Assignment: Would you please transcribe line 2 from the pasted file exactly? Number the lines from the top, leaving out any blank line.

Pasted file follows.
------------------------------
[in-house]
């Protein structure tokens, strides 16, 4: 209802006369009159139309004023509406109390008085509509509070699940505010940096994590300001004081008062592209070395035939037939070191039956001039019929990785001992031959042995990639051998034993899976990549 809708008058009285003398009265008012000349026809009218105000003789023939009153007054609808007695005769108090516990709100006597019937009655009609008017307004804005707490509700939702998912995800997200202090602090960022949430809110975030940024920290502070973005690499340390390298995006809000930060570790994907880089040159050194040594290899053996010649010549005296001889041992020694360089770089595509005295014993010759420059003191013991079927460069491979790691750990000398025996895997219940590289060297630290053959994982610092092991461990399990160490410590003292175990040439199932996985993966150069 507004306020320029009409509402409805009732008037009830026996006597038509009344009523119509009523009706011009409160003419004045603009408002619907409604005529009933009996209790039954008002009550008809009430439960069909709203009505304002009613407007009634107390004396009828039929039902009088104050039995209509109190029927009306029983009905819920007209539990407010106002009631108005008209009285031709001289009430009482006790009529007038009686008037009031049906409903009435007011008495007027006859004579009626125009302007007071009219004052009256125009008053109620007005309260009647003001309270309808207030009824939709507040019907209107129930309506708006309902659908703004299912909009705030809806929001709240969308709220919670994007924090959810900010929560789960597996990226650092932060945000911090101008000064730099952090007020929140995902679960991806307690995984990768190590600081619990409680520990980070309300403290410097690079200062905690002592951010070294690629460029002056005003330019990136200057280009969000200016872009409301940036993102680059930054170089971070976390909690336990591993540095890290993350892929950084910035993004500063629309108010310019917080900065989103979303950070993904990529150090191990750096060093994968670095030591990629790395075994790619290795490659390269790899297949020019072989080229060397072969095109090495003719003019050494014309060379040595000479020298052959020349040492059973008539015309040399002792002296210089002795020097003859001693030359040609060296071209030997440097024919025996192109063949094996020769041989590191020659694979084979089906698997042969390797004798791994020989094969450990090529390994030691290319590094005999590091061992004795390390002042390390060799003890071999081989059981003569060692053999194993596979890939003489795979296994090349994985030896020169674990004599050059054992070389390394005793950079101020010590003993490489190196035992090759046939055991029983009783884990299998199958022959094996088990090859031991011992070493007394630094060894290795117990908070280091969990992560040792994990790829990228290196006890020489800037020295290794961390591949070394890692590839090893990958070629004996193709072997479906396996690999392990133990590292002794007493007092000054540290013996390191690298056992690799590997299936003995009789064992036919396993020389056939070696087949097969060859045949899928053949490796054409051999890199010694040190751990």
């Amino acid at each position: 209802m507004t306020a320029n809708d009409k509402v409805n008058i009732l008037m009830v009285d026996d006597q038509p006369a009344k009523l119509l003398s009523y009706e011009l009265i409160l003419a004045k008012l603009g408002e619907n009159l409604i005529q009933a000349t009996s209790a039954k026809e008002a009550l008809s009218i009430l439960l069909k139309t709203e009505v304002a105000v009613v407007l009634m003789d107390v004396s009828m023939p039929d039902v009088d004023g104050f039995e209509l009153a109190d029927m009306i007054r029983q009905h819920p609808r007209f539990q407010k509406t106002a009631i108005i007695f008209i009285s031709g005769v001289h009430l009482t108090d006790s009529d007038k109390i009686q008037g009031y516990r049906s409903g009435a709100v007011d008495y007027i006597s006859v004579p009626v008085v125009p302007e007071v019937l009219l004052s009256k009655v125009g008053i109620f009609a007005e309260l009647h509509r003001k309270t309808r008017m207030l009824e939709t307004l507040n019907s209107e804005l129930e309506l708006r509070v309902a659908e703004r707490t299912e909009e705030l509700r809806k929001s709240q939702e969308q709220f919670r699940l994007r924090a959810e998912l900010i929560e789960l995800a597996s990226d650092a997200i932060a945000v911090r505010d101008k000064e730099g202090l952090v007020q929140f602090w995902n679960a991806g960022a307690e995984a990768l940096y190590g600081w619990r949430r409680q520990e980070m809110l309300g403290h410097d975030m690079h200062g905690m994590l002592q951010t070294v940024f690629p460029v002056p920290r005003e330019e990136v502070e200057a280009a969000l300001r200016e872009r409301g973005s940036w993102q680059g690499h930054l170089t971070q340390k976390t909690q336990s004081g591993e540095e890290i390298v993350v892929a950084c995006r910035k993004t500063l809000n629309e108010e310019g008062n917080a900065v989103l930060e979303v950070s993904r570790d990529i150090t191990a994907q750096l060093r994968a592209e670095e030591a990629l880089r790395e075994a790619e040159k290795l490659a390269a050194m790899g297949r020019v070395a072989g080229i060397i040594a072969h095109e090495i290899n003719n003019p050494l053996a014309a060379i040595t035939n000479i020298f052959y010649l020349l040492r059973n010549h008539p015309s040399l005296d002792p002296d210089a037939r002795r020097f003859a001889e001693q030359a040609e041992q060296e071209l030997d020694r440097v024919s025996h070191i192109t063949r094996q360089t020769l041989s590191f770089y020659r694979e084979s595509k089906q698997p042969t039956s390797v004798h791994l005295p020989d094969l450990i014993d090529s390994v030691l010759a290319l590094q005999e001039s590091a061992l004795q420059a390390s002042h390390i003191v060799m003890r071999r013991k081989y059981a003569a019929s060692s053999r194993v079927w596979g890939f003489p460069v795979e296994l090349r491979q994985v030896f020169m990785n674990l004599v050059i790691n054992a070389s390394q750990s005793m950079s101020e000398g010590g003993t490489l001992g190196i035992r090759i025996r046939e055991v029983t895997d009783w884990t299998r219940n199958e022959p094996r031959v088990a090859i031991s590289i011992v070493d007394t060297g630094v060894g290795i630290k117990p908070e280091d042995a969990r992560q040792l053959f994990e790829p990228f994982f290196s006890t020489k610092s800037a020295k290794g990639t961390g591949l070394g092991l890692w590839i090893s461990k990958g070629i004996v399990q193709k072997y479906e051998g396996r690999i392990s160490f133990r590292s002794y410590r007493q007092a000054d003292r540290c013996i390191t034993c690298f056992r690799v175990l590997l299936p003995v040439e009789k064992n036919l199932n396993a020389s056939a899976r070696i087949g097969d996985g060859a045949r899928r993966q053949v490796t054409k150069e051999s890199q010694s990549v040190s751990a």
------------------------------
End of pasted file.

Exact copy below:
């Protein structure tokens, strides 16, 4: 209802006369009159139309004023509406109390008085509509509070699940505010940096994590300001004081008062592209070395035939037939070191039956001039019929990785001992031959042995990639051998034993899976990549 809708008058009285003398009265008012000349026809009218105000003789023939009153007054609808007695005769108090516990709100006597019937009655009609008017307004804005707490509700939702998912995800997200202090602090960022949430809110975030940024920290502070973005690499340390390298995006809000930060570790994907880089040159050194040594290899053996010649010549005296001889041992020694360089770089595509005295014993010759420059003191013991079927460069491979790691750990000398025996895997219940590289060297630290053959994982610092092991461990399990160490410590003292175990040439199932996985993966150069 507004306020320029009409509402409805009732008037009830026996006597038509009344009523119509009523009706011009409160003419004045603009408002619907409604005529009933009996209790039954008002009550008809009430439960069909709203009505304002009613407007009634107390004396009828039929039902009088104050039995209509109190029927009306029983009905819920007209539990407010106002009631108005008209009285031709001289009430009482006790009529007038009686008037009031049906409903009435007011008495007027006859004579009626125009302007007071009219004052009256125009008053109620007005309260009647003001309270309808207030009824939709507040019907209107129930309506708006309902659908703004299912909009705030809806929001709240969308709220919670994007924090959810900010929560789960597996990226650092932060945000911090101008000064730099952090007020929140995902679960991806307690995984990768190590600081619990409680520990980070309300403290410097690079200062905690002592951010070294690629460029002056005003330019990136200057280009969000200016872009409301940036993102680059930054170089971070976390909690336990591993540095890290993350892929950084910035993004500063629309108010310019917080900065989103979303950070993904990529150090191990750096060093994968670095030591990629790395075994790619290795490659390269790899297949020019072989080229060397072969095109090495003719003019050494014309060379040595000479020298052959020349040492059973008539015309040399002792002296210089002795020097003859001693030359040609060296071209030997440097024919025996192109063949094996020769041989590191020659694979084979089906698997042969390797004798791994020989094969450990090529390994030691290319590094005999590091061992004795390390002042390390060799003890071999081989059981003569060692053999194993596979890939003489795979296994090349994985030896020169674990004599050059054992070389390394005793950079101020010590003993490489190196035992090759046939055991029983009783884990299998199958022959094996088990090859031991011992070493007394630094060894290795117990908070280091969990992560040792994990790829990228290196006890020489800037020295290794961390591949070394890692590839090893990958070629004996193709072997479906396996690999392990133990590292002794007493007092000054540290013996390191690298056992690799590997299936003995009789064992036919396993020389056939070696087949097969060859045949899928053949490796054409051999890199010694040190751990």